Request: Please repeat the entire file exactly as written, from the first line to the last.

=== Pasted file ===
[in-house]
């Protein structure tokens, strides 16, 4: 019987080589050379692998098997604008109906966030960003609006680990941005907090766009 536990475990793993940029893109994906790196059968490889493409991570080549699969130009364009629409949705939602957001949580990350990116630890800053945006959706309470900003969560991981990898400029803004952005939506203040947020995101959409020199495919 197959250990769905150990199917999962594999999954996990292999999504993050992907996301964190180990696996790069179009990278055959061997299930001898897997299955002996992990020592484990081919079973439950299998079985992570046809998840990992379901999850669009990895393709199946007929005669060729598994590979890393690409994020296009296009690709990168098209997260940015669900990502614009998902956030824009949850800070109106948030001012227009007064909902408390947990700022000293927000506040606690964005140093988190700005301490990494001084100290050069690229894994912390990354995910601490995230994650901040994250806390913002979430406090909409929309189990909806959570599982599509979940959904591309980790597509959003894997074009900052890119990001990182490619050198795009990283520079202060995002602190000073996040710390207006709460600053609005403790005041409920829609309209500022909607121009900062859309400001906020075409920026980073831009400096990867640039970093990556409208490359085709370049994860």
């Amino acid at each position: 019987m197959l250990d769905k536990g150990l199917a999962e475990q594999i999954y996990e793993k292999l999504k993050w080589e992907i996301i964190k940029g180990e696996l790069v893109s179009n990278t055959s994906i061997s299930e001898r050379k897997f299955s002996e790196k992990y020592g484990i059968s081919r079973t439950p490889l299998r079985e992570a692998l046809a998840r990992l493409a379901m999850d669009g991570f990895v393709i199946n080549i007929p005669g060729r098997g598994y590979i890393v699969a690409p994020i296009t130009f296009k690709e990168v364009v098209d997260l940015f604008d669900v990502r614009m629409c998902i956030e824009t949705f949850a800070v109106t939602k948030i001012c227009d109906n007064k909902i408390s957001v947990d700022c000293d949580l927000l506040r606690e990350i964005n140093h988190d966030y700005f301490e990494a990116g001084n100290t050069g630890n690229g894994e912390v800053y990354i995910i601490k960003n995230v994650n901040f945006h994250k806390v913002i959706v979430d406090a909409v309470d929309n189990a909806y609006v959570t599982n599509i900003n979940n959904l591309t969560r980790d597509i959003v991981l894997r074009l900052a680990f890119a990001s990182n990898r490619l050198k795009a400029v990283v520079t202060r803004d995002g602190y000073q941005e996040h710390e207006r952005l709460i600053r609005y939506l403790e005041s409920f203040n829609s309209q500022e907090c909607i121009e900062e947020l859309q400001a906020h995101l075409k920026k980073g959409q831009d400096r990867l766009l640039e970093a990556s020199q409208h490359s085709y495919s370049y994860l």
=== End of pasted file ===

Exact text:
[in-house]
């Protein structure tokens, strides 16, 4: 019987080589050379692998098997604008109906966030960003609006680990941005907090766009 536990475990793993940029893109994906790196059968490889493409991570080549699969130009364009629409949705939602957001949580990350990116630890800053945006959706309470900003969560991981990898400029803004952005939506203040947020995101959409020199495919 197959250990769905150990199917999962594999999954996990292999999504993050992907996301964190180990696996790069179009990278055959061997299930001898897997299955002996992990020592484990081919079973439950299998079985992570046809998840990992379901999850669009990895393709199946007929005669060729598994590979890393690409994020296009296009690709990168098209997260940015669900990502614009998902956030824009949850800070109106948030001012227009007064909902408390947990700022000293927000506040606690964005140093988190700005301490990494001084100290050069690229894994912390990354995910601490995230994650901040994250806390913002979430406090909409929309189990909806959570599982599509979940959904591309980790597509959003894997074009900052890119990001990182490619050198795009990283520079202060995002602190000073996040710390207006709460600053609005403790005041409920829609309209500022909607121009900062859309400001906020075409920026980073831009400096990867640039970093990556409208490359085709370049994860």
């Amino acid at each position: 019987m197959l250990d769905k536990g150990l199917a999962e475990q594999i999954y996990e793993k292999l999504k993050w080589e992907i996301i964190k940029g180990e696996l790069v893109s179009n990278t055959s994906i061997s299930e001898r050379k897997f299955s002996e790196k992990y020592g484990i059968s081919r079973t439950p490889l299998r079985e992570a692998l046809a998840r990992l493409a379901m999850d669009g991570f990895v393709i199946n080549i007929p005669g060729r098997g598994y590979i890393v699969a690409p994020i296009t130009f296009k690709e990168v364009v098209d997260l940015f604008d669900v990502r614009m629409c998902i956030e824009t949705f949850a800070v109106t939602k948030i001012c227009d109906n007064k909902i408390s957001v947990d700022c000293d949580l927000l506040r606690e990350i964005n140093h988190d966030y700005f301490e990494a990116g001084n100290t050069g630890n690229g894994e912390v800053y990354i995910i601490k960003n995230v994650n901040f945006h994250k806390v913002i959706v979430d406090a909409v309470d929309n189990a909806y609006v959570t599982n599509i900003n979940n959904l591309t969560r980790d597509i959003v991981l894997r074009l900052a680990f890119a990001s990182n990898r490619l050198k795009a400029v990283v520079t202060r803004d995002g602190y000073q941005e996040h710390e207006r952005l709460i600053r609005y939506l403790e005041s409920f203040n829609s309209q500022e907090c909607i121009e900062e947020l859309q400001a906020h995101l075409k920026k980073g959409q831009d400096r990867l766009l640039e970093a990556s020199q409208h490359s085709y495919s370049y994860l």